This has been a year of firsts which, inevitably after someone's death, follows a year of lasts. This is the first mother's day without my mother. The picture above is, I think, the last picture we had together. It was on a walk a few days before I returned to Australia in late April last year. By this time today in May, Mom was back in hospital with a recurrent infection. We had several walks like this in the time we had last April. On this one or another, we sat on a bench and she said that she was okay if she had to go—that she had lived a good life and was content with whatever was to come. I'm content too; I dearly miss her, but in some ways one can't argue the point of contentment with a dying person. We bring who we are to this life and, if given that opportunity in our passing, we have first opinion in the matter as we go. I can try to rationalise a peace right now by considering how mom was going and the likelihood that, had she lived till now, she would probably be very ill, that her quality of life would be poor, etc. But, that's almost beside the point. She wasn't expressing contentment about dying just as an escape from pain; she was content because I think she genuinely felt she had a good life and was fulfilled in it. She said, of course, she wished she had more time but that would be the wish of anyone living a contented life. I'm just thankful she had the time and opportunity to express this as we transitioned through our lasts and firsts.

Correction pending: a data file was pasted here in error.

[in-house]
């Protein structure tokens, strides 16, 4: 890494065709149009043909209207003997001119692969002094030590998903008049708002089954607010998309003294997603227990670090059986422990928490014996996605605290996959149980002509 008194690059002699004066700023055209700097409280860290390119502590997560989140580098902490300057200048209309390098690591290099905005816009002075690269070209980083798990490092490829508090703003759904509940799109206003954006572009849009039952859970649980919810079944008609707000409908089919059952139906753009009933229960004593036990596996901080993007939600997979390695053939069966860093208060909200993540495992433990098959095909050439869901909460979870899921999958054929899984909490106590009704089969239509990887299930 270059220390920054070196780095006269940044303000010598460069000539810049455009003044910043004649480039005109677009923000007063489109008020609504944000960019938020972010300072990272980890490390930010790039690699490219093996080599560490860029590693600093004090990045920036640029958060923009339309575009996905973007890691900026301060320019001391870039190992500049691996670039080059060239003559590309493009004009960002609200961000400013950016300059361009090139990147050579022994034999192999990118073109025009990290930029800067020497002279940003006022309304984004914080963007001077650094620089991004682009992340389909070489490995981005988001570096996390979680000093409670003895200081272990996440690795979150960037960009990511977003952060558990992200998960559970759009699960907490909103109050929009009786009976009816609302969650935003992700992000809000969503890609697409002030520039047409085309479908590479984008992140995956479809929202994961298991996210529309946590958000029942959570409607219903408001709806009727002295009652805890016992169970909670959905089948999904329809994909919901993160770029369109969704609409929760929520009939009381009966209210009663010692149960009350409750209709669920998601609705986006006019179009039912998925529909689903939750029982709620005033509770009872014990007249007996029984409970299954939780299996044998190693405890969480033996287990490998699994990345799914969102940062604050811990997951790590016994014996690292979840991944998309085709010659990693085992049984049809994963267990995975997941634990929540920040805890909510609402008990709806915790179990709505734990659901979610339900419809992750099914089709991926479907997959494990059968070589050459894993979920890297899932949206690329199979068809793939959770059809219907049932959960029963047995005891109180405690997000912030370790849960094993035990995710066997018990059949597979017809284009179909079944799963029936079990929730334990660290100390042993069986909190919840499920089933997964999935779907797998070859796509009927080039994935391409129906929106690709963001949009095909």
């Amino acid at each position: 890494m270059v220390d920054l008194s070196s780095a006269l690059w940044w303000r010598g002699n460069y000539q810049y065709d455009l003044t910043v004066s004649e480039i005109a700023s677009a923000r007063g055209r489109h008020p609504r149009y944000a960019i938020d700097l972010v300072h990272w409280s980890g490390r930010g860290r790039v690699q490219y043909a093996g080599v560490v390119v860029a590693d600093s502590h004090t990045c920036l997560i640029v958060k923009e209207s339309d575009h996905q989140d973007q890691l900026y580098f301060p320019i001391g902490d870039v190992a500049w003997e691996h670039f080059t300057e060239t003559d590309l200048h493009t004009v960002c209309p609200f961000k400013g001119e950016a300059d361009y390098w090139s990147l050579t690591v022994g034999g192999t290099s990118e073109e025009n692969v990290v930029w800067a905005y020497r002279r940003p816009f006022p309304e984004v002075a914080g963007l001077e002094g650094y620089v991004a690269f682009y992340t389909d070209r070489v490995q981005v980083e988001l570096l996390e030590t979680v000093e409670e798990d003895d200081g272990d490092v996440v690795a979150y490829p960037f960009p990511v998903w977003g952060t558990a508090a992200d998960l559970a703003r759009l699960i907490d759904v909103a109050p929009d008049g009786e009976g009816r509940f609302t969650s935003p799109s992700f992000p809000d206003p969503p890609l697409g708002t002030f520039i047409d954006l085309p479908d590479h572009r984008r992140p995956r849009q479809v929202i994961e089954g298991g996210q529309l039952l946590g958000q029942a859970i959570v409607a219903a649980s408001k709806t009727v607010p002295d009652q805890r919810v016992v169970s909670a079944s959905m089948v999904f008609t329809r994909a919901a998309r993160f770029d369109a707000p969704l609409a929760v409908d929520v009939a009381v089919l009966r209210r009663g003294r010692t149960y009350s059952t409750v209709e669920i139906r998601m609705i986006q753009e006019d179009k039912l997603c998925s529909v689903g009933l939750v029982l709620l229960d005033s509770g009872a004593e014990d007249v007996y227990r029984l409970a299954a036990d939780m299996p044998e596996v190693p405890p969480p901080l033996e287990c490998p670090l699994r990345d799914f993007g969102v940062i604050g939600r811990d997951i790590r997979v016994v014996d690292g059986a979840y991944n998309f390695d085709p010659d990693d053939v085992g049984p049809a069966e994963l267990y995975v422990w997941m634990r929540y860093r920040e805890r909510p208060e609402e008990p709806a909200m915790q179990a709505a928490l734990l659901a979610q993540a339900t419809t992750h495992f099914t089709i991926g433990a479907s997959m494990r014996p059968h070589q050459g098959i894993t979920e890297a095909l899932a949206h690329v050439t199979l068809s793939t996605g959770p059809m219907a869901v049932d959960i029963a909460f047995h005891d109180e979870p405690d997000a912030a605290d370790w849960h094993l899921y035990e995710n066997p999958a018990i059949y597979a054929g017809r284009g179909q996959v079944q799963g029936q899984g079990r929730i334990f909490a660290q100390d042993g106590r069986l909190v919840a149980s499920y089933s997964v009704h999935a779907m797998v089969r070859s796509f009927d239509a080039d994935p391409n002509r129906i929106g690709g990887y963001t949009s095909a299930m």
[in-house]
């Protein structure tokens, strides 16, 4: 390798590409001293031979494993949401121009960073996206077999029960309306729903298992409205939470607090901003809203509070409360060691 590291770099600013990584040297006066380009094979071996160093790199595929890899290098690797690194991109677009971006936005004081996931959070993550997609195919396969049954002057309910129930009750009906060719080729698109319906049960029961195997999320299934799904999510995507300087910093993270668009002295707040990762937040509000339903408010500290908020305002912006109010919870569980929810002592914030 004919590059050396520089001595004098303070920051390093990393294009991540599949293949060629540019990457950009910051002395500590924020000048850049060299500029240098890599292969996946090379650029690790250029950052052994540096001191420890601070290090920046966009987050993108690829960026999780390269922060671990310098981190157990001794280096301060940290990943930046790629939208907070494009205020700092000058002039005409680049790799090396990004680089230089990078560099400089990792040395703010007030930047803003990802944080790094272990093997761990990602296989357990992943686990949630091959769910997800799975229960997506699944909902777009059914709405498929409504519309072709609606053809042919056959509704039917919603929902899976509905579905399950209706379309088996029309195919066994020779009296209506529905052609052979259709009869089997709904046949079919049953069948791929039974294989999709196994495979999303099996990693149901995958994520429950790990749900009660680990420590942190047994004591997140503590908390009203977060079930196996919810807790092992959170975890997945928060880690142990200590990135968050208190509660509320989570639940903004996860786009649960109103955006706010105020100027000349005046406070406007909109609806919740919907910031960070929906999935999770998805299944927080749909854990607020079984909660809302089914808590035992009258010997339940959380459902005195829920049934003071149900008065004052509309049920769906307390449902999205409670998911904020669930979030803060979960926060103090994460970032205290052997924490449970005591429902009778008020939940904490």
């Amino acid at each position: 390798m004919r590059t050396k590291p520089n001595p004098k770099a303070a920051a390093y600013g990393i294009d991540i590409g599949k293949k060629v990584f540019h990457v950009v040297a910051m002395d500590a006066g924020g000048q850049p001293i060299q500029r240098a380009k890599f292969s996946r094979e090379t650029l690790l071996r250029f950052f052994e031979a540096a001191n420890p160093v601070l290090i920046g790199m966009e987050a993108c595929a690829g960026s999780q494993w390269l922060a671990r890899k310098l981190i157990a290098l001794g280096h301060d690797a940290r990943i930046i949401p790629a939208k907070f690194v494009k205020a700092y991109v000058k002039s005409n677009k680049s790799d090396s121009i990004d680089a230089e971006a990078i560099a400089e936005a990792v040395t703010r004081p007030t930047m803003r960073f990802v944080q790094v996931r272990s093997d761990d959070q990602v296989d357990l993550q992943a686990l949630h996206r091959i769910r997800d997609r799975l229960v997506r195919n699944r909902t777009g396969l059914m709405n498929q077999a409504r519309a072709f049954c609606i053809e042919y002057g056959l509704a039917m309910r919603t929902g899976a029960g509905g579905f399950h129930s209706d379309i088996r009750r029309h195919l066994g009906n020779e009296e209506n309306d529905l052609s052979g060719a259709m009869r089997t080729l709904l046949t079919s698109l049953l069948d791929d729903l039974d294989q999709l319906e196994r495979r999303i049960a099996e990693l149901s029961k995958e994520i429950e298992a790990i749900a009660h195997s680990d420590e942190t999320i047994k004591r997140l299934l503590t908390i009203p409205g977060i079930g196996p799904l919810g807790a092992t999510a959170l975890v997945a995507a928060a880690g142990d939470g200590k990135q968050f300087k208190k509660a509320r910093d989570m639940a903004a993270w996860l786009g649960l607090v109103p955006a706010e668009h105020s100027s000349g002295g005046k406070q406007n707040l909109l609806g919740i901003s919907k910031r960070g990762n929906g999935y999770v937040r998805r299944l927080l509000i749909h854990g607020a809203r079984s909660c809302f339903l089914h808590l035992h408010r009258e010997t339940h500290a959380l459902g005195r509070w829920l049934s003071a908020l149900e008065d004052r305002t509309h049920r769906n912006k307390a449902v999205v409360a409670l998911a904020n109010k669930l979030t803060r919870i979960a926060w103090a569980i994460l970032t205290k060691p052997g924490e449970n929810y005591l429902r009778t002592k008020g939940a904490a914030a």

As these times come, I'm realising a lot about language and assumptions we have. I overheard someone on Friday say something to the extent of 'well if we don't have children, at least we all have mothers.' In these past weeks, I've seen a lot of advertisements about not 'forgetting mom' on mother's day. Previously it somehow didn't readily occur to me that, wait, not everyone has a mother. I suppose it's human nature to take for granted that one's mother is always there because she always has been. Do consider for a moment how acute that loss can feel for those who have lost a mother on a day like today (and equally for women who would want to be mothers but can't or who have lost children).
But, today I won't 'forget mom'; I was back in the States last month walking in the same garden, sitting on the same bench. From all I can sense, she continues walking in contentment with everyone who loved her in this life as we walk on in ours.